Following the initial explosion on the Deepwater Horizon rig on April 20, engineers discovered that the well beneath the rig was leaking an estimated 5,000 barrels an hour, leading to predictions of billions of dollars in damage to coastal fishing regions and a years-long cleanup.
Limbaugh has downplayed the need for a massive cleanup, saying that oil in the ocean was a natural phenomenon and as a result the ocean would take care of cleaning itself.
"You do survive these things. I'm not advocating don't care about it hitting the shore or coast and whatever you can do to keep it out of there is fine and dandy, but the ocean will take care of this on its own if it was left alone and was left out there," Limbaugh said. "It's natural. It's as natural as the ocean water is."
But according to scientists, while some oil is normal seepage can be handled by natural systems, it's doubtful that the ocean could simply assimilate so much oil. Instead, the oil if left unchecked would break down into a sticky "mousse" coating seabirds, killing fish and spoiling delicate marshes and beaches.
"There is a large amount of natural seepage that occurs in the gulf and the ocean does assimilate it, most small spills that occur that are assimilated," said Christopher D'Elia, professor and dean at the School of the Coast and Environment at Louisiana State University.
"But this spill is of very large dimensions. And the capacity of any natural system has its limits. The oil is in a form that makes it very destructive when it gets to shore… You're left with residue that is goopy and floats. It's a story of mousse. If it hits a marsh, or shore, or the beach, it gloms on to everything. We've all seem images of birds caught up and it's devastating to them," he said.
By Monday evening it appeared the slick was shrinking, breaking up into divergent pieces or going under water, according to scientists reviewing satellite images.
Satellite photos suggested the slick had shrunk from 2,000 square miles from 3,400 square miles last Thursday, Hans Graber of the University of Miami Center for Southeastern Tropical Advanced Remote Sensing told the Associated Press.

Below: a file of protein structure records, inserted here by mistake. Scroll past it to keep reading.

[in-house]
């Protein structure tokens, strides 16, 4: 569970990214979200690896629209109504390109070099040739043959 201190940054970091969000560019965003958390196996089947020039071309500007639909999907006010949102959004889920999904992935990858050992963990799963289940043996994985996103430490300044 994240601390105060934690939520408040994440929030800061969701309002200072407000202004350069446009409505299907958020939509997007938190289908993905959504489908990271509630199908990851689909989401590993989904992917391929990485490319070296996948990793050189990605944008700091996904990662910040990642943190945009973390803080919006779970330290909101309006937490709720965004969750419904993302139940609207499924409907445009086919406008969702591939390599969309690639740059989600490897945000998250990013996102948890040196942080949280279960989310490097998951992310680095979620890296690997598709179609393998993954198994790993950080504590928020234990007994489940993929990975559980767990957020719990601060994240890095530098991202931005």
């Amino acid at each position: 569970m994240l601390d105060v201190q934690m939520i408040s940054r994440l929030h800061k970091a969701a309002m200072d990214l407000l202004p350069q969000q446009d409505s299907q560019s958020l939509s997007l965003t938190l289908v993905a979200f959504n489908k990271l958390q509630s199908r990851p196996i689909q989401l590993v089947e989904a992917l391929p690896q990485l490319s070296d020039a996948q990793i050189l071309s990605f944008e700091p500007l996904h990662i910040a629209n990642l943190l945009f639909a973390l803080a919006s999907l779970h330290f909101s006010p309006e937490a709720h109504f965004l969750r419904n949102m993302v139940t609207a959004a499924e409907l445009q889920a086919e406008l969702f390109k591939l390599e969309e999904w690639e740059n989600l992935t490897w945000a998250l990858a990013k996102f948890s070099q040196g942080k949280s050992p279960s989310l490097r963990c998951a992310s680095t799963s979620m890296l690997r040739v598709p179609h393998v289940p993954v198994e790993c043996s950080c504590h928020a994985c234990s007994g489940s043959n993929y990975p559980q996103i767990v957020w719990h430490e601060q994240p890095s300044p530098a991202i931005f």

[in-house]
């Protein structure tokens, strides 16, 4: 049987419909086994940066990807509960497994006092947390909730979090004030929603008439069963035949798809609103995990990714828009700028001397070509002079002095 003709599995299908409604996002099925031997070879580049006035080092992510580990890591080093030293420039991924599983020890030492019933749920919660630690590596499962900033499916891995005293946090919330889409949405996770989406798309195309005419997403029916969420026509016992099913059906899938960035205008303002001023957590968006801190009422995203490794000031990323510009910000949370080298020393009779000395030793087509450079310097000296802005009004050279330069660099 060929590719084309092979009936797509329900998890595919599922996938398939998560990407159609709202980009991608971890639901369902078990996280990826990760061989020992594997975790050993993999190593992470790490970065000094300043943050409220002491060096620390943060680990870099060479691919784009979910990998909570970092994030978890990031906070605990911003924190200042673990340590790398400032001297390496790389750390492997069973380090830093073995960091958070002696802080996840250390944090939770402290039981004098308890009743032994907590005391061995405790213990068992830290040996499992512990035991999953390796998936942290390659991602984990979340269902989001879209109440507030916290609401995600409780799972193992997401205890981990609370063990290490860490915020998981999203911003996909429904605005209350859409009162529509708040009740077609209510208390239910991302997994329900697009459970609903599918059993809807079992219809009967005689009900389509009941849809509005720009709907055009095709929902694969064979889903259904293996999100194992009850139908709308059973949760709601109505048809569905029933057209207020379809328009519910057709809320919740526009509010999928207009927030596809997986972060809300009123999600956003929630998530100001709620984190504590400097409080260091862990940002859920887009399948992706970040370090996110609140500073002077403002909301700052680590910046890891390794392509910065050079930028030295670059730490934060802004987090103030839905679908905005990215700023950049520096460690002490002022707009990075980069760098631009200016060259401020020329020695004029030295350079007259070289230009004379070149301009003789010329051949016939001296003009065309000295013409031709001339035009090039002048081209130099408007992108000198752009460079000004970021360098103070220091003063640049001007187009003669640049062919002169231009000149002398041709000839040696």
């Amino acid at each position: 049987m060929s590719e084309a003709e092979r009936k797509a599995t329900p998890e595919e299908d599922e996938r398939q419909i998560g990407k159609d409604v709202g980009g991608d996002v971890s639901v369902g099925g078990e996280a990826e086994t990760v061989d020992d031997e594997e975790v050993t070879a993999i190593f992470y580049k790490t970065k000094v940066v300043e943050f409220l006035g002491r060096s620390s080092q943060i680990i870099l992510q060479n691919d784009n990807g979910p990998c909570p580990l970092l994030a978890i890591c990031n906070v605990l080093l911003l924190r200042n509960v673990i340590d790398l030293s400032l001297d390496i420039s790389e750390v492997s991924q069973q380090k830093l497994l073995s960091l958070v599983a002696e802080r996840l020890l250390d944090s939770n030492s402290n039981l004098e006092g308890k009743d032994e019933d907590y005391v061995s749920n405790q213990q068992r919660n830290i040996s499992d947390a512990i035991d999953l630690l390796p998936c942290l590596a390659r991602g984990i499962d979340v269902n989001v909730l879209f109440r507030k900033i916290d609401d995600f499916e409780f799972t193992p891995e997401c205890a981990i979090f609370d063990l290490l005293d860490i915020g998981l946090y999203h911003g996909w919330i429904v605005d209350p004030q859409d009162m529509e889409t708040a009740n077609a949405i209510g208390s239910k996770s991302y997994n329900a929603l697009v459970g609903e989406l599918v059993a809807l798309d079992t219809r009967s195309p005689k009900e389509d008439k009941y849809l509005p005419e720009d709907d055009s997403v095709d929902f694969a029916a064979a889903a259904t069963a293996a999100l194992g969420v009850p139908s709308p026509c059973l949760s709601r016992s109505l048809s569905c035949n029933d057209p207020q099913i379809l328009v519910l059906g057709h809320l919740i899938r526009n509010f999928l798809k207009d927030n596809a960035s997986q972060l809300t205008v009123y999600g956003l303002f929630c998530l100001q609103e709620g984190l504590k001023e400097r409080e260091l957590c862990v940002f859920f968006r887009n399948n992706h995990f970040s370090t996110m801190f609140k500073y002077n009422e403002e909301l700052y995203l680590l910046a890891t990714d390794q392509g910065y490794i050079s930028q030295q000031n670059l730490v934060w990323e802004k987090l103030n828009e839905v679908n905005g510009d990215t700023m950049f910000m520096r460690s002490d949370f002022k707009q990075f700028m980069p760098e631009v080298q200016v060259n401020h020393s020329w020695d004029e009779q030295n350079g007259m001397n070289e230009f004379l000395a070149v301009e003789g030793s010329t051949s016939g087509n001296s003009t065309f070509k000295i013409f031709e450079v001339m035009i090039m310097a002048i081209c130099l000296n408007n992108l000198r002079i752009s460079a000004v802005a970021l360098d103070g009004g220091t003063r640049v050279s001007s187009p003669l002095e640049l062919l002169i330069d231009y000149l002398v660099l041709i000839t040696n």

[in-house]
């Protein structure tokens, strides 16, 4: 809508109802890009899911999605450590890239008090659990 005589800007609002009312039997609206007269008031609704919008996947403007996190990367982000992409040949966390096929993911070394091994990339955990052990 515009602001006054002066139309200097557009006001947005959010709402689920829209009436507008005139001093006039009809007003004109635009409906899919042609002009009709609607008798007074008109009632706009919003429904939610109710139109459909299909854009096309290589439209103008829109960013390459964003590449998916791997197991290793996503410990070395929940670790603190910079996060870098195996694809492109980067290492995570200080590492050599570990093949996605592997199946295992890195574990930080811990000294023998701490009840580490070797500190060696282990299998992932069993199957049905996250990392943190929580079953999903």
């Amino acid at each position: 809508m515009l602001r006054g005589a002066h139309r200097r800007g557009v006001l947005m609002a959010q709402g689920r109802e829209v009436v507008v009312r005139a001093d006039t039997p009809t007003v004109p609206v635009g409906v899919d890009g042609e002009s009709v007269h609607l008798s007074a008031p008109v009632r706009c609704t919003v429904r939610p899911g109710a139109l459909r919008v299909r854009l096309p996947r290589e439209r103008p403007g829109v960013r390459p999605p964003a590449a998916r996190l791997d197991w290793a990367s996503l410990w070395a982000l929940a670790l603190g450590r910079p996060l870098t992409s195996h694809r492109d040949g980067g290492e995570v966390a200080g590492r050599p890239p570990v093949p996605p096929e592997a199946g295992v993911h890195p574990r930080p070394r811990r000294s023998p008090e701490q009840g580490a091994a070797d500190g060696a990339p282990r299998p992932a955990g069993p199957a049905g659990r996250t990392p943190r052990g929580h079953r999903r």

Graber said the smaller slick was the result of oil going underwater, the result of rough seas and wind and that large chunks had broken away from the larger slick. It still remains unclear when the oil is expected to make landfall.
Limbaugh made his comments in a broadcast last Thursday in which he also blamed the oil rig's explosion on an attack by "hardcore environmentalist wackos."
Limbaugh suggested environmentalists attacked the Deepwater Horizon rig, leased by energy giant BP, as way to "head off more oil drilling" and prevent Congress from passing an energy bill that would allow for more off-shore drilling.
"But this bill, the cap-and-trade bill, was strongly criticized by hardcore environmentalist wackos because it supposedly allowed more offshore drilling and nuclear plants, nuclear plant investment. So, since they're sending SWAT teams down there [to the Gulf of Mexico,] folks, since they're sending SWAT teams to inspect the other rigs, what better way to head off more oil drilling, nuclear plants, than by blowing up a rig? I'm just noting the timing here," Limbaugh said on his show on April 29.
Environmentalists reacted to Limbaugh's comment, calling it "ridiculous."
"It's an absolutely ridiculous assertion," said Kristina Johnson, a spokeswoman for the Sierra Club. "This is a tragedy… It is no secret who is to blame. BP is responsible for this disaster and they should be held accountable for the cleanup."
Wesley Warren, director of the National Resources Defense Council, echoed that sentiment saying: "No one is seriously suggesting that this wasn't anything other than a technological failure because of decisions made by the company."
"What is really crazy is that we now have to set the ocean on fire to clean up a big oil spill when we could have pursued different path," Warren said.
In early April, President Obama broke with some in his party to endorse off-shore drilling to spur economic growth. Following the spill, however, the president halted the expansion of new wells.